Another good skill to have is perseverance. In science, especially with experiments, nothing goes to plan and a lot of things go wrong. It's really important to be persistent with your work if something goes wrong. You want to be able to troubleshoot, knowing how to not dwell on the negative part of the experiment but thinking instead, “What do I need to do next?” and “How can I solve this issue?” While science can be really challenging, don’t let it bring you down, even though it definitely has happened to me. It’s a really good tip to have to build up your persistence for research.
"In science, especially with experiments, nothing goes to plan and a lot of things go wrong. It's really important to be persistent with your work [even] if something goes wrong."
Science wasn't what I thought it was going to be. I thought science was very straightforward: you do an experiment, you get a result, and then you discuss it. For me, science also meant that it was very westernized where things are done in a particular way, and in one way. But what I've realized is that science is actually unpredictable. It's really a bit like a rollercoaster. Here in New Zealand, I feel that it's changing. For instance, Mātauranga Māori, which means Māori knowledge. The traditional knowledge of Māori . I've found that I can be more myself in science, and I can bring more of my culture—-my Samoan heritage—to science. I can study work that is going to help our Pacific community. The takeaway is that science has evolved over time to allow more Indigenous voices and Indigenous projects to be carried out.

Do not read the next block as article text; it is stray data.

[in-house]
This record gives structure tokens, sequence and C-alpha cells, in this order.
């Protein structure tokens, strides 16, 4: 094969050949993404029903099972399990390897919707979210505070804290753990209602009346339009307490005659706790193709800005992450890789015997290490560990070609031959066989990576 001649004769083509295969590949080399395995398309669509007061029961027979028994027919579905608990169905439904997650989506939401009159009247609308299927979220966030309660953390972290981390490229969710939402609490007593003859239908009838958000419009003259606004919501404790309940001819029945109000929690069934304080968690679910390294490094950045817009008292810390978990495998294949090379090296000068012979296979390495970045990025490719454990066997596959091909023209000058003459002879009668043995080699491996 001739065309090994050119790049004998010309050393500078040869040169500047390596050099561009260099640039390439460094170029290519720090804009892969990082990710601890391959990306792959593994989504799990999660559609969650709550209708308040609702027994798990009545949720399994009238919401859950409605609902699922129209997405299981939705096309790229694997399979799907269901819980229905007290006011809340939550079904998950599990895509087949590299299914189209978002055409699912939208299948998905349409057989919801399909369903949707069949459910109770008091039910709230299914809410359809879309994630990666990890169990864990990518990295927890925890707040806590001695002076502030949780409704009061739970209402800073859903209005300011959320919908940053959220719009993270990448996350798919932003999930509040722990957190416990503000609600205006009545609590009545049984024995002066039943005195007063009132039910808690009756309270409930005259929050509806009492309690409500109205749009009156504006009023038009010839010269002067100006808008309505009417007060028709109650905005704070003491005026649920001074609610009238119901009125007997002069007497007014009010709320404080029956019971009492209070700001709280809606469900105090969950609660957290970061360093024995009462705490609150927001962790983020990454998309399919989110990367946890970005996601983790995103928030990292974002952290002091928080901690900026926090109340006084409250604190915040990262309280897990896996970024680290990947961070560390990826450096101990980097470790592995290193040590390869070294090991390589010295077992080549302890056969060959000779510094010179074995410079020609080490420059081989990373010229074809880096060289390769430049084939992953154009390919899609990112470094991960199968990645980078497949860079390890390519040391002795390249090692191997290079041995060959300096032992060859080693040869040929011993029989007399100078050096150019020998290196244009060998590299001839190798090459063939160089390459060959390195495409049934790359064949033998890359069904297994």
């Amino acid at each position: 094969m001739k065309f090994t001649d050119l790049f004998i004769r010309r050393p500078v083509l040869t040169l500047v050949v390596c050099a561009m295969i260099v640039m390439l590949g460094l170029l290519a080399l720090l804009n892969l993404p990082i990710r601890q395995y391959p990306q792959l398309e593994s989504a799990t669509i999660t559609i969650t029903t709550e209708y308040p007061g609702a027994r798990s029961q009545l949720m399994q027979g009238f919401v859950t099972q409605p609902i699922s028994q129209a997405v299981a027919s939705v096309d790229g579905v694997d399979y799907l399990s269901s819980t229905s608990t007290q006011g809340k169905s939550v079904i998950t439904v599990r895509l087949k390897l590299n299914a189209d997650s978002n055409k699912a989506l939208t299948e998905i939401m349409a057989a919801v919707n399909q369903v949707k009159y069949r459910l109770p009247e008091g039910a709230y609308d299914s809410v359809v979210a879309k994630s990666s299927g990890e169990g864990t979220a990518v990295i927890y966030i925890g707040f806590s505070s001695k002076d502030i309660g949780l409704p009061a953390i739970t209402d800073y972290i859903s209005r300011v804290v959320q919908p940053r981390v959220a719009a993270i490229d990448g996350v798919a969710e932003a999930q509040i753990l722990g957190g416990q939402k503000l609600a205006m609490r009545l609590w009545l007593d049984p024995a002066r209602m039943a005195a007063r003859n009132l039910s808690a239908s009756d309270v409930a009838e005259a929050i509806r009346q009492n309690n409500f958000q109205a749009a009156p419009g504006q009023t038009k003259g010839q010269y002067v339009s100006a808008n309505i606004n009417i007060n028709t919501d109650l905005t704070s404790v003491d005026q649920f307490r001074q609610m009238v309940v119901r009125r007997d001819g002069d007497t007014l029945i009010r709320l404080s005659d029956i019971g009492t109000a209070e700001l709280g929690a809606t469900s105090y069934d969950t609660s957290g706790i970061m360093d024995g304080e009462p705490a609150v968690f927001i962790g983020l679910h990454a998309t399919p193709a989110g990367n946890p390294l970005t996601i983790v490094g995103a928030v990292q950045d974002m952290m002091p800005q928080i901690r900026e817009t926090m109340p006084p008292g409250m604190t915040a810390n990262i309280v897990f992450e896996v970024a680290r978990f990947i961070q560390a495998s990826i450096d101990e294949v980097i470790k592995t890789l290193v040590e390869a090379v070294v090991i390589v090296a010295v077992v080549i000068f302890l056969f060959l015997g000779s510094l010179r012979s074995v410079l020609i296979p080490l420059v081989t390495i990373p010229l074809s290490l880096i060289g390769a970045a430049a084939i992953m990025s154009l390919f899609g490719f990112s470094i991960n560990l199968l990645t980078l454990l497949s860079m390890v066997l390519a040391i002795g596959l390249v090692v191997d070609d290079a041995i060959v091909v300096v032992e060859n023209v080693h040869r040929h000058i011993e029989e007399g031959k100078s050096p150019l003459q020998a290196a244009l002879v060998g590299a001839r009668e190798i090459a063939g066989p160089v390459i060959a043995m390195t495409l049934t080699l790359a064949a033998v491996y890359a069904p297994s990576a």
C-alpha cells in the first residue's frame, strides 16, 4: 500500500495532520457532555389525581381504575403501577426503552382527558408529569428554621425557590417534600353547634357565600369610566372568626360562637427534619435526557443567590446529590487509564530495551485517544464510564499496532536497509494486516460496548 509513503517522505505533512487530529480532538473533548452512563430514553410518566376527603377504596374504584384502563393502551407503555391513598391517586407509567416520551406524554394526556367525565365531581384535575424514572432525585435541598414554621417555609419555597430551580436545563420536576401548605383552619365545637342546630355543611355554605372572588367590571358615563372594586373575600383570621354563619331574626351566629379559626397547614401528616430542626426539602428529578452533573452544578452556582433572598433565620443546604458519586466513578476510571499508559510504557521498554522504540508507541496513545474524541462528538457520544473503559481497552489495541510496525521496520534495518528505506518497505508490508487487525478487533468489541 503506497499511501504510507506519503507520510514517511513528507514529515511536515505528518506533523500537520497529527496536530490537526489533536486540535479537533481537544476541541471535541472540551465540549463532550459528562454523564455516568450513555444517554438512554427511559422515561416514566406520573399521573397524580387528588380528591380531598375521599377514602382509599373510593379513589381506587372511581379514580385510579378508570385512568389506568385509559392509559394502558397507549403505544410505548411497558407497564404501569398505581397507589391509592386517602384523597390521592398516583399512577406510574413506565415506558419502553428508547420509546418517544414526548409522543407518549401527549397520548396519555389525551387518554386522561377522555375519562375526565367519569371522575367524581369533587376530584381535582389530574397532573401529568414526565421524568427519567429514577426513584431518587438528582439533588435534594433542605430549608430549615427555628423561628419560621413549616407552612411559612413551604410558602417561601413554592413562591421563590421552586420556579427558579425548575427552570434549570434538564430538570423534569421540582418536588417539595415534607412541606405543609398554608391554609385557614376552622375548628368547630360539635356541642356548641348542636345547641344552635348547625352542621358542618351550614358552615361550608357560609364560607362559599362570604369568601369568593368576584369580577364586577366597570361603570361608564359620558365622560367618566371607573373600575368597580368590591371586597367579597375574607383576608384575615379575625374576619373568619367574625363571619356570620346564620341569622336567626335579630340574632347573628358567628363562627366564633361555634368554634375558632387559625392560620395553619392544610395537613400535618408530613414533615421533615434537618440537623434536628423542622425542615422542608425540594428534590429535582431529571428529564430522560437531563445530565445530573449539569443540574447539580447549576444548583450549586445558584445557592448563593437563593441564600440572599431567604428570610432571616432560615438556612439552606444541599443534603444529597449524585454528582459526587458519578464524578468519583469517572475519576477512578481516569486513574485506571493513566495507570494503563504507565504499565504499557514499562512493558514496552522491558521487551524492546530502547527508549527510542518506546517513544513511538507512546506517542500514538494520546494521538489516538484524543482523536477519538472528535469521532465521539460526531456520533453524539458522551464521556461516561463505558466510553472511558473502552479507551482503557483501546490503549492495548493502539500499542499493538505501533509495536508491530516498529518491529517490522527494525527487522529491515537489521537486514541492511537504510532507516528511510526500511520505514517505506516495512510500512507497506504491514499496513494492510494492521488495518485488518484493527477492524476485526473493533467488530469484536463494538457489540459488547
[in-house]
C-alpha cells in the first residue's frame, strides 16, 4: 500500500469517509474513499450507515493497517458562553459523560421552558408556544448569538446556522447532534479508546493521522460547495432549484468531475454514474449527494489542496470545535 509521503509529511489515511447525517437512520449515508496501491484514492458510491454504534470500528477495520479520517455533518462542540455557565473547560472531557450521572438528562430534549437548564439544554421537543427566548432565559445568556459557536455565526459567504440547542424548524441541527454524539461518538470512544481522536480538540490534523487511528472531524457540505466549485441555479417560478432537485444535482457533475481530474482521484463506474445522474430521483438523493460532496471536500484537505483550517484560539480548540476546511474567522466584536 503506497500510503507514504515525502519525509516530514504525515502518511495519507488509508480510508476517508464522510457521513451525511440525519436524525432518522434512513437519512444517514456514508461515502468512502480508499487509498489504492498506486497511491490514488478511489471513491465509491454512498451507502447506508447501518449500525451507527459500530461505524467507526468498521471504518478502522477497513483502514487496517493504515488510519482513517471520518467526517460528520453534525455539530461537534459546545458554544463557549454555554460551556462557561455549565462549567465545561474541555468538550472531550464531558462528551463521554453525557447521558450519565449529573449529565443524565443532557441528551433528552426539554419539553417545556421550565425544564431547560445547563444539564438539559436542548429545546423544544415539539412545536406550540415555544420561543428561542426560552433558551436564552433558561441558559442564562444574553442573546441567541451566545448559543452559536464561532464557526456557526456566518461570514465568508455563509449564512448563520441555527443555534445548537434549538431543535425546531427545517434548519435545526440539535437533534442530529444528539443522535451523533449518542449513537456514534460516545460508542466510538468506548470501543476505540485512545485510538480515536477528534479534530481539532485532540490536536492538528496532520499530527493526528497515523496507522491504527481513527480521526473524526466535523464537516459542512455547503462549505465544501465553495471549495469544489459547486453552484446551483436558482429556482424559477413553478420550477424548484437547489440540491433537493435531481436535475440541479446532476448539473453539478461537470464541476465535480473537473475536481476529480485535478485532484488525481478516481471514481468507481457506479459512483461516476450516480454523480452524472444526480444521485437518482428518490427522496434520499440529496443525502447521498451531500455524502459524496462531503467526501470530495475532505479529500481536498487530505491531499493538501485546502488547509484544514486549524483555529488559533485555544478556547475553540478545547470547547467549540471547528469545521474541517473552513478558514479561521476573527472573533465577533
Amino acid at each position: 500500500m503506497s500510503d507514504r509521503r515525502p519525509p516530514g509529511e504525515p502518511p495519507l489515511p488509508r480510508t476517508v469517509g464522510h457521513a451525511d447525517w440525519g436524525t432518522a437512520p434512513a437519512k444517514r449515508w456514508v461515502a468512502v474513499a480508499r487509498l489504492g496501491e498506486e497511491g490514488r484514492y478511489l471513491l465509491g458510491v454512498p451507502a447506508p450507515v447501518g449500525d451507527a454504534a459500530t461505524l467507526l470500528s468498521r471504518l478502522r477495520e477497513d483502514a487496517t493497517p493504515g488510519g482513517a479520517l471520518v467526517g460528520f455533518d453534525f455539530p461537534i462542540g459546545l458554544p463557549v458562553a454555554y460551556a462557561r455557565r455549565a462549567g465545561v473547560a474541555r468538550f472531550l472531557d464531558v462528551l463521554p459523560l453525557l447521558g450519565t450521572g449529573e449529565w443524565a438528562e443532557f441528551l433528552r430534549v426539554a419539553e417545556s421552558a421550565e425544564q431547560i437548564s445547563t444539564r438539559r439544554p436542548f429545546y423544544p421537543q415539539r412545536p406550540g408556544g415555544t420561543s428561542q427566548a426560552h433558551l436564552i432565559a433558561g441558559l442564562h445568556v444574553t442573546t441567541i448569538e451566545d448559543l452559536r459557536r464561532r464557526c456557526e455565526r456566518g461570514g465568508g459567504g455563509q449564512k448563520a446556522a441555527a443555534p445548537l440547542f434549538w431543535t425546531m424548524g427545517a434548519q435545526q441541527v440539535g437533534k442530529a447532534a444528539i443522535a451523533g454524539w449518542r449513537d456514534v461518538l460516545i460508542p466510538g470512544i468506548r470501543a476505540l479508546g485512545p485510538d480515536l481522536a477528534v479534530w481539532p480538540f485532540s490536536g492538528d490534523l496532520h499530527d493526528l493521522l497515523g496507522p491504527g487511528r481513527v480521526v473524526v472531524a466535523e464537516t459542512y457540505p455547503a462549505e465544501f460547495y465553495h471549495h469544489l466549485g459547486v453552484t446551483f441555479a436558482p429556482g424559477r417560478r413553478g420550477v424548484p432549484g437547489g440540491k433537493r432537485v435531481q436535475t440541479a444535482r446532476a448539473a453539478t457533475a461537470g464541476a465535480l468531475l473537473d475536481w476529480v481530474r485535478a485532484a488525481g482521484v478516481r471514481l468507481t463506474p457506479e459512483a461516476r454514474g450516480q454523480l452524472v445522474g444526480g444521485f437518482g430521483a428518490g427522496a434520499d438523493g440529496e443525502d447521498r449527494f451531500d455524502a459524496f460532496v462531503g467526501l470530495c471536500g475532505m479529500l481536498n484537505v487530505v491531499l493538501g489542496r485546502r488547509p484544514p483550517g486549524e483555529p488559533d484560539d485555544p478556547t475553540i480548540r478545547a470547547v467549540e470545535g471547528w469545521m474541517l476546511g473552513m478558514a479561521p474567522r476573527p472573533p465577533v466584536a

"I've found that I can be more myself in science, and I can bring more of my culture—my Samoan heritage—to science. I can study work that is going to help our Pacific community."
(Credit: Amy Maslen-Miller)
I hope to see more inclusion of a variety of voices. I'm a big believer that scientists are there for our community. We are there to answer our community's questions. Our community is not made up of one culture. There are so many different races and ethnicities within our communities, so our science needs to reflect that by having a variety of voices and ethnicities within the science industry. I really hope that we are able to develop that area of science and be able to create safe spaces for a variety of ethnicities in the science space so that we can better help our communities.
Follow @Samoan Scientist on Instagram, TikTok, Youtube, Facebook, and podcasting platforms.